Month on, Ludhiana civil hospital fails to enforce SOPs fully - Hindustan Times
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Month on, Ludhiana civil hospital fails to enforce SOPs fully

ByRakshit Sharma, Ludhiana
May 27, 2024 10:36 PM IST

A month after issuing SOPs for the civil hospital emergency ward, work remains halted except for labeling beds. Lack of resources hinders implementation.

A month after the issuance of standard operating procedures (SOPs) in civil hospital emergency ward, still the work has been on halt, except for sticking of labels above the beds.

The standard operating procedures prescribed a sorting scheme with tags for prioritising the patients at civil hospital emergency ward in Ludhiana. (Manish/HT)
The standard operating procedures prescribed a sorting scheme with tags for prioritising the patients at civil hospital emergency ward in Ludhiana. (Manish/HT)

The health department had issued the SOPs on April 17 after a man was found dead, lying unattended, sharing a bed with another patient.

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A senior doctor at the hospital on condition of anonymity said that they did not have the resources required to implement the SOPs. “A couple of days after the SOPs were issued, they stuck coloured strips above the beds but nothing much was done after that,” the doctor added.

The SOPs called for marking the beds in the emergency ward. Three beds for patients who require immediate care, two beds for those whose do not need immediate attention, one bed for those with minor injuries and could be discharged after dressing, and one bed for the dead with screens.

The SOPs also prescribed a sorting scheme with tags for prioritising the patients. The patients who need minimal time and equipment are to be tagged red, those with injuries but do not need immediate help are to be tagged yellow, those with minimal chances of survival are to be tagged green, and the ones who are dead are to be tagged black. A triage ward to sort the people was also recommended.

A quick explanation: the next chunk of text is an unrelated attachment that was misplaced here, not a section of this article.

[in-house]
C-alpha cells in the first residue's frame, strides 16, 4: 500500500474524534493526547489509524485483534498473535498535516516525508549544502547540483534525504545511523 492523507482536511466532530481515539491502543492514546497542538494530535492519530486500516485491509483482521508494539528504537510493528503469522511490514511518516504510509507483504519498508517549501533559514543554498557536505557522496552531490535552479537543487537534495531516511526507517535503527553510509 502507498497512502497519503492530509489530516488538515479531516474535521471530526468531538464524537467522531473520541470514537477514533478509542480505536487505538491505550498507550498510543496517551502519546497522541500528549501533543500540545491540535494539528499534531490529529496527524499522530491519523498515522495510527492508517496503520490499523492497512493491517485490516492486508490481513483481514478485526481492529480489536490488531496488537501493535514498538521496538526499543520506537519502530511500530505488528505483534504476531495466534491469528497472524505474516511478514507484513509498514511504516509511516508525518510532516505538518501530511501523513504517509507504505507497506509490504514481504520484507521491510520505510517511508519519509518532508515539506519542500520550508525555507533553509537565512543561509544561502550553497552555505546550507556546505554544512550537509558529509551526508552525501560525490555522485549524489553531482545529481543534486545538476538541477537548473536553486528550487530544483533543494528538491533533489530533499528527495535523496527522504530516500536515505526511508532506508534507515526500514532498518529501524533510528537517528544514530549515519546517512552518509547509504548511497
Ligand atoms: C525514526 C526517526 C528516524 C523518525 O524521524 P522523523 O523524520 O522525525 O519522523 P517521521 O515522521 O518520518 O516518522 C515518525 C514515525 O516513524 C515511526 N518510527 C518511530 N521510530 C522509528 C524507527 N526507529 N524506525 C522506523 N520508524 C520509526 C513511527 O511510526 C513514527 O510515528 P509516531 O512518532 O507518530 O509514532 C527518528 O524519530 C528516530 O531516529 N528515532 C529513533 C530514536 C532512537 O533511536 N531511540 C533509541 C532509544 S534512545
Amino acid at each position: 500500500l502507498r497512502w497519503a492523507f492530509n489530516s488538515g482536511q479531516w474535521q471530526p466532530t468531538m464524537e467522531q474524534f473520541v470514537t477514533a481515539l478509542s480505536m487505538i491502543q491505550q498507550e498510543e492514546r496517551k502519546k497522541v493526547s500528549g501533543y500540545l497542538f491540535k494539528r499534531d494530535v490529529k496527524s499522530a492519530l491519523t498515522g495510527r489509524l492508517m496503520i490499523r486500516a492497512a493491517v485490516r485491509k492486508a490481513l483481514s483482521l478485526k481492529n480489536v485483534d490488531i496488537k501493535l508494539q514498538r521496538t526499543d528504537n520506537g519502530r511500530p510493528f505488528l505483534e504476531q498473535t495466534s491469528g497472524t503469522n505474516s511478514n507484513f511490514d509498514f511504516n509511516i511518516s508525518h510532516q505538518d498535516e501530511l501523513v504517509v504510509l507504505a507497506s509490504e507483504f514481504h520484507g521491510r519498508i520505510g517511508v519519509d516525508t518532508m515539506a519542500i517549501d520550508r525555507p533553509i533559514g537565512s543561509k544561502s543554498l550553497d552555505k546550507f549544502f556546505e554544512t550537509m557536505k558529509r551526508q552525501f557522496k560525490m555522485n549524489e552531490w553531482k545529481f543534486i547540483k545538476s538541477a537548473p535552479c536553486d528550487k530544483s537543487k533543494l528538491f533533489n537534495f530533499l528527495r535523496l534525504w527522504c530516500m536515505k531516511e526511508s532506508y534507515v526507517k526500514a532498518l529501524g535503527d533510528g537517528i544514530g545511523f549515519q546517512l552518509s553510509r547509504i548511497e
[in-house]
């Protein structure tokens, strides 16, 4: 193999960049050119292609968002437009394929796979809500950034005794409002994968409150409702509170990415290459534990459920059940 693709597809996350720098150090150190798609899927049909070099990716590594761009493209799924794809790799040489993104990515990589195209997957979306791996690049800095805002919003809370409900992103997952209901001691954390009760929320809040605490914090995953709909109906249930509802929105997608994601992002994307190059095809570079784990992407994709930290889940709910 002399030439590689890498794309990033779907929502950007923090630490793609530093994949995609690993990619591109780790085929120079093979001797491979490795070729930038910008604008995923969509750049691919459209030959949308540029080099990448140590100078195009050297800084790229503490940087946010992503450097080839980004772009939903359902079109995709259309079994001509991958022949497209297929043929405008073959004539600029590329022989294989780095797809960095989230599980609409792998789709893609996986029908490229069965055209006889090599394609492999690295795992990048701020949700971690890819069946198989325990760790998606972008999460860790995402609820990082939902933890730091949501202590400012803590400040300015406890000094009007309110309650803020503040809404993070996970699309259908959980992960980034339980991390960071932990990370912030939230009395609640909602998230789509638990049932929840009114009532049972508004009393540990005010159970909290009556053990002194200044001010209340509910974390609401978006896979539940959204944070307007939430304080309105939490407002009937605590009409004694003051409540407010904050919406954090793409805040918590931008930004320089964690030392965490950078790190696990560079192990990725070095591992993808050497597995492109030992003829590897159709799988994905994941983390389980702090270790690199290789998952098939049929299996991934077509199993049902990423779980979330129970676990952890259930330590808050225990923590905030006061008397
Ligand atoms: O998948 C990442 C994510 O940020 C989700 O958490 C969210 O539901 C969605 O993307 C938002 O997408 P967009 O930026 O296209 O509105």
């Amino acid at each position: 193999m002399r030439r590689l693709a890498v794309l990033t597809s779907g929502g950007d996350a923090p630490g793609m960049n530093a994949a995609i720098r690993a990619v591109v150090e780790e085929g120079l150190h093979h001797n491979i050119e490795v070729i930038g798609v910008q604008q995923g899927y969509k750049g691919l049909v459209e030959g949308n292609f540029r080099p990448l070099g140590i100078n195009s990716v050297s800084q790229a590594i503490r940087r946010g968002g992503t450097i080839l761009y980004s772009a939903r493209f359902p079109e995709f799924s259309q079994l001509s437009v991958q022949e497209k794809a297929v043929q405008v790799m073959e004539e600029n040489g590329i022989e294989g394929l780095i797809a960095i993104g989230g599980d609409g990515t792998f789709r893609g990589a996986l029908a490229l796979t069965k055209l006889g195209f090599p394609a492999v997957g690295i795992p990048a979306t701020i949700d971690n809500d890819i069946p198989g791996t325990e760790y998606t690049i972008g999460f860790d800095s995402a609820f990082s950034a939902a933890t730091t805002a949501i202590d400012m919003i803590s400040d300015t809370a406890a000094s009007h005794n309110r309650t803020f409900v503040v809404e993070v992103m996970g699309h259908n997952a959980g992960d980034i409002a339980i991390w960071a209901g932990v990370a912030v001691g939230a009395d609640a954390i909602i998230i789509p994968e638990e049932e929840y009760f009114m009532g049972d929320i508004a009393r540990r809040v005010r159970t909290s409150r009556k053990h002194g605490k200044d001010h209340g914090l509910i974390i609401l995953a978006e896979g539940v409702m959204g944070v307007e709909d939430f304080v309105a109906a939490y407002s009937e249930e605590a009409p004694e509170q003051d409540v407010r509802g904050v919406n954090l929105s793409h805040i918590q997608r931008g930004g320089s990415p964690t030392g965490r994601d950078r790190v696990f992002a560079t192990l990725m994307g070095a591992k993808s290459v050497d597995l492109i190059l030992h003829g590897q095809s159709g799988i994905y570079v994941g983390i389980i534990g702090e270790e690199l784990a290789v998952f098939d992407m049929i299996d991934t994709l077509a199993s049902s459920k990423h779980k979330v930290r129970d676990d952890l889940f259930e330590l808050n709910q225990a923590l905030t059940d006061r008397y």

The doctor said, “While the triage ward was under construction, the sorting is the real problem. We would need a computerised tagging system, which is not available elsewhere in the state. These would cost around 60,000 to 70,000 monthly, and we don’t have scope for that.”

Emergency nodal officer Dr Charan Kamal said, “We are stretched thin and do not have enough material or human resources for the implementation of SOPs.”

Civil hospital senior medical officer Dr Mandeep Kaur Sandhu did not answer the calls when approached for a comment.

Civil surgeon Dr Jasbir Singh Aulakh said, “I did not find the time to check the implementation of SOPs in the emergency ward.”

Earlier, on April 14, a dead man was found lying with a patient in the ward. After that, the health department officials and deputy commissioner Sakshi Sawhney directed for probe into the matter. The DC had asked the health department to frame SOPs to deal with such cases in the future.

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